“Unfortunately, what they were building had lost its direction,” said Moreno, referring to the previous government.

Mr Moreno chose not to seek re-election and reinstated the presidential term limits that had been abolished by Mr Correa. His government also conducted the corruption investigations that led to the conviction of the former president and the imprisonment of eight of his ministers. But Mr. Moreno’s austerity measures made him highly unpopular and made many Ecuadorians ask for Mr. Correa to return.

Mr Correa said the corruption allegations against him were political and called Mr Moreno “the worst traitor in the history of Ecuador”. He said the economic austerity measures should be abolished and the top judges appointed by Mr Moreno should be replaced. The president and attorney general who investigate him would end up in jail, Correa said.

Such an all-or-nothing policy reflects the cost of lingering Latin American leaders like Mr Correa, Risa Grais-Targow, an analyst at Eurasia Group, told a political risk consultancy.

“Everything will turn into a referendum on Correa,” she said. “The result is this constant back-and-forth movement where executives change the system at their own discretion before their successors try to undo it.”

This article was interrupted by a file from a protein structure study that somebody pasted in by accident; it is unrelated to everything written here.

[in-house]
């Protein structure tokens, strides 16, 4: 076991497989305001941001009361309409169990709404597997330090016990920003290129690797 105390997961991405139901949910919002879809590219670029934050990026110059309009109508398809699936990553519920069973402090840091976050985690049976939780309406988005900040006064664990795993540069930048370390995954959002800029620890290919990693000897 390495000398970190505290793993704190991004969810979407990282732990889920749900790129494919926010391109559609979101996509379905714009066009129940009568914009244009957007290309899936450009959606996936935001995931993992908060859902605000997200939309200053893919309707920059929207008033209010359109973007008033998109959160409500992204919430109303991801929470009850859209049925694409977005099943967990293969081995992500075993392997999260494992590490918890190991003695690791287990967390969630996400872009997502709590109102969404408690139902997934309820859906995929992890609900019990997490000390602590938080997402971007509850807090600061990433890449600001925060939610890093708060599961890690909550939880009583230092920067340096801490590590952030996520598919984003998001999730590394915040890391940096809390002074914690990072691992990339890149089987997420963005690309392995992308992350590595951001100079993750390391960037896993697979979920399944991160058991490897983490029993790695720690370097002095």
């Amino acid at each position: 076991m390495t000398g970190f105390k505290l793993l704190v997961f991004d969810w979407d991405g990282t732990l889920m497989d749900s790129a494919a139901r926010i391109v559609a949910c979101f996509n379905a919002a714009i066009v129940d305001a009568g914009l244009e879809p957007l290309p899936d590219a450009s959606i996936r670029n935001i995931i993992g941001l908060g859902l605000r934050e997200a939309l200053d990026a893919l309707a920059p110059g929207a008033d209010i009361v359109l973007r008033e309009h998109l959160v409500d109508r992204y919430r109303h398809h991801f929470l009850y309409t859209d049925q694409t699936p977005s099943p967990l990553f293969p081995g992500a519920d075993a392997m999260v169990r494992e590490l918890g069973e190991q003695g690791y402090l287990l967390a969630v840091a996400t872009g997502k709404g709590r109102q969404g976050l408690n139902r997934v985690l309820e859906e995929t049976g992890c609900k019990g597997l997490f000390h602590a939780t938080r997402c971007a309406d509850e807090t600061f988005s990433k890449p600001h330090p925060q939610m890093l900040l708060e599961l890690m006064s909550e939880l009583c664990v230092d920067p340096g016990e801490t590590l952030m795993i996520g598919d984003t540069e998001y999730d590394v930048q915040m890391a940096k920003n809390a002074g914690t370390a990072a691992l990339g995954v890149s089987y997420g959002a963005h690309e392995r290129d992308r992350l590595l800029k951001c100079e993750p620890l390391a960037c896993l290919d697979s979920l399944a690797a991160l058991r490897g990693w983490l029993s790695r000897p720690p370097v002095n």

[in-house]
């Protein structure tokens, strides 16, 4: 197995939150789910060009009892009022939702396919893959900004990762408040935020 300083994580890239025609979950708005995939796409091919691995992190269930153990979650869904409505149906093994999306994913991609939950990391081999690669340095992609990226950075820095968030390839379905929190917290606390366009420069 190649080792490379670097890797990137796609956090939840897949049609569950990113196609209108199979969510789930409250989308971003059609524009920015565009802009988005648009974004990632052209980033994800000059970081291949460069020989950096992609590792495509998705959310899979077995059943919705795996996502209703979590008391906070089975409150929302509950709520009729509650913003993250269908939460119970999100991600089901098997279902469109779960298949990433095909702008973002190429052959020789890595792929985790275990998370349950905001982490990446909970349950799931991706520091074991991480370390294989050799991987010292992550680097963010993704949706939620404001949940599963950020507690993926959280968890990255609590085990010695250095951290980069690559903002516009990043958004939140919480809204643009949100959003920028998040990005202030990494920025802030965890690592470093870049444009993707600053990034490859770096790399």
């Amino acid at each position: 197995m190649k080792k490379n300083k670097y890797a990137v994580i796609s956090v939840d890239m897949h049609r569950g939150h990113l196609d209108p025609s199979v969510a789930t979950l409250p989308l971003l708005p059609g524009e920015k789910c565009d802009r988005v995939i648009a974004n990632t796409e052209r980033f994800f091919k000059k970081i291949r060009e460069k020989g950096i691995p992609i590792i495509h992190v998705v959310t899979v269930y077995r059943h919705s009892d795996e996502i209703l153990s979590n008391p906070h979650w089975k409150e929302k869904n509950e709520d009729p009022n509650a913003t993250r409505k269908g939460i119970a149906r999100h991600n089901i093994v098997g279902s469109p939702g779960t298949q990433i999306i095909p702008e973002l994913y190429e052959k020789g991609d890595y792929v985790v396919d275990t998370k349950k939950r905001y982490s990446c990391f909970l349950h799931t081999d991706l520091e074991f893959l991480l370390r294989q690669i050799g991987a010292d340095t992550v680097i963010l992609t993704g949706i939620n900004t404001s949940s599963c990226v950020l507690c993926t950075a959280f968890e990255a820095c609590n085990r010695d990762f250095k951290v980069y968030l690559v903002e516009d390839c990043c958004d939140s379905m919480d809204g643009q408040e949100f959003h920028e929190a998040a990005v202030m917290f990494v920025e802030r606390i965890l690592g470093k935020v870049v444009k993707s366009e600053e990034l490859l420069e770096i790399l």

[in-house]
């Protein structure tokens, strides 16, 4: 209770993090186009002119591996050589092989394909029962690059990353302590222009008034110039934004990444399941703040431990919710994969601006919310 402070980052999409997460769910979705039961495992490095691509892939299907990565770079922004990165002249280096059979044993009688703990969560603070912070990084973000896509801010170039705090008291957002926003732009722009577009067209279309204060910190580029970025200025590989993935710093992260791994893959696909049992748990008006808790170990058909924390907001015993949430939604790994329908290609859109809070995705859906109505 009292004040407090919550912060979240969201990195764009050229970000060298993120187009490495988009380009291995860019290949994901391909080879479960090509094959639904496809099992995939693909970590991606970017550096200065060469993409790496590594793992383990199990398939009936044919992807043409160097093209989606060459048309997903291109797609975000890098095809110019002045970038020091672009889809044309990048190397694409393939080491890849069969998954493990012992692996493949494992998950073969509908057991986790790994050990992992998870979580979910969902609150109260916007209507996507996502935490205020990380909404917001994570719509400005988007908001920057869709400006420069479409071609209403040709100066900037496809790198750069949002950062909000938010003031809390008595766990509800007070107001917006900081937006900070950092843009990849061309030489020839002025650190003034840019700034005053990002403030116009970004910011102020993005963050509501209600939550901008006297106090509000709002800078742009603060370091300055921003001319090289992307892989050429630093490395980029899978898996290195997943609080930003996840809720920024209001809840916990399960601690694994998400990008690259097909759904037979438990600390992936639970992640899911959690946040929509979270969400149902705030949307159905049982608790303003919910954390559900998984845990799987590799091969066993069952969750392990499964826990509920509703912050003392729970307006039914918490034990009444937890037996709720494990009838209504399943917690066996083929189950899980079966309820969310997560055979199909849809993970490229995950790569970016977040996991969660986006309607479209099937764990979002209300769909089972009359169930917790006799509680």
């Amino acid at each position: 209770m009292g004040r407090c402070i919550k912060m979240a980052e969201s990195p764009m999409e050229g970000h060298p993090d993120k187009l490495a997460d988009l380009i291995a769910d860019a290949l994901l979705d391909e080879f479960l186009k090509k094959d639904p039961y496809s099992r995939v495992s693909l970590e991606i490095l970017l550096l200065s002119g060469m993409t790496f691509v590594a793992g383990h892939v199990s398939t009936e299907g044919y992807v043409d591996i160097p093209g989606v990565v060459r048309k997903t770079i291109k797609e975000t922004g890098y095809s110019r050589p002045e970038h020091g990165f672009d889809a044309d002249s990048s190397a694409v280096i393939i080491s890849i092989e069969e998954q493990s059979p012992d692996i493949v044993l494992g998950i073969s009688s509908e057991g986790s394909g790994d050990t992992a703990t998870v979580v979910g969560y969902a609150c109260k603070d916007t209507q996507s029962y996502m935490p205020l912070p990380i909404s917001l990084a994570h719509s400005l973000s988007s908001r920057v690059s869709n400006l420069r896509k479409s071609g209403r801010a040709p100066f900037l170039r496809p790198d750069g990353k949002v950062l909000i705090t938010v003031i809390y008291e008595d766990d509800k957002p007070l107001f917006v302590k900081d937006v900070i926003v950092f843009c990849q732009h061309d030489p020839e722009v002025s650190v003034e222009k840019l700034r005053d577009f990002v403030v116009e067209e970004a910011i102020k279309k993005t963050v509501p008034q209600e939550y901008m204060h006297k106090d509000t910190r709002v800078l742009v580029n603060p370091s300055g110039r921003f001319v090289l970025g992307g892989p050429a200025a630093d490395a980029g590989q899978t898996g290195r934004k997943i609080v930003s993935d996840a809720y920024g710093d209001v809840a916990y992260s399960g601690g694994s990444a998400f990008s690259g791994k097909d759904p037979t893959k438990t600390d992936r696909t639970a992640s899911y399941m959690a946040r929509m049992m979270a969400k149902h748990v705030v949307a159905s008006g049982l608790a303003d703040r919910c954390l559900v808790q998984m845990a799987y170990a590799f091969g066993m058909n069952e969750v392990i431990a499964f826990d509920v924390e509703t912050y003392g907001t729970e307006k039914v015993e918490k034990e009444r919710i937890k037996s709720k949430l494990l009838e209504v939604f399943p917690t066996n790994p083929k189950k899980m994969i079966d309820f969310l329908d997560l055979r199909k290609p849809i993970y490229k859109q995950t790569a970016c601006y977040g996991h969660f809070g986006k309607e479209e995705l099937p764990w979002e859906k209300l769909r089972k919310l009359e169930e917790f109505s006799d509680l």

These fluctuations undermine economic stability and investor confidence and make it difficult for the nation to move forward, Ms. Grais-Targow said.

Mr Correa said he would continue to live in Belgium, where he moved with his Belgian wife after leaving office, but defended his ongoing political ambitions. He said he would advise Mr Arauz if he won the office and claim to be “in perfect synchronicity” with the candidate.

“What would the problem be?” Mr Correa said when asked if he would run for office in the future. “Leadership positions are desirable, no country has developed without leadership.”

Political analysts say who wins the election will struggle to deliver on promises of a quick recovery. The national coffers are empty, and the majority of the country’s oil exports go to China in repayment for Chinese loans.

“The situation is not the same, the economy is not the same,” said José Fernández, pensioner in Ciudad Bicentenario, about the boom years of Mr Correa. “It’s going to be tough.”

Nevertheless, he plans to vote for Mr Arauz because he offers the greatest hope of replicating Mr Correa’s economic success.

“See, if this guy does exactly what Mr. Correa tells him he’ll be fine.”

José María León Cabrera reported from Quito, Anatoly Kurmanaev from Caracas, Venezuela and Natalie Kitroeff from Mexico City.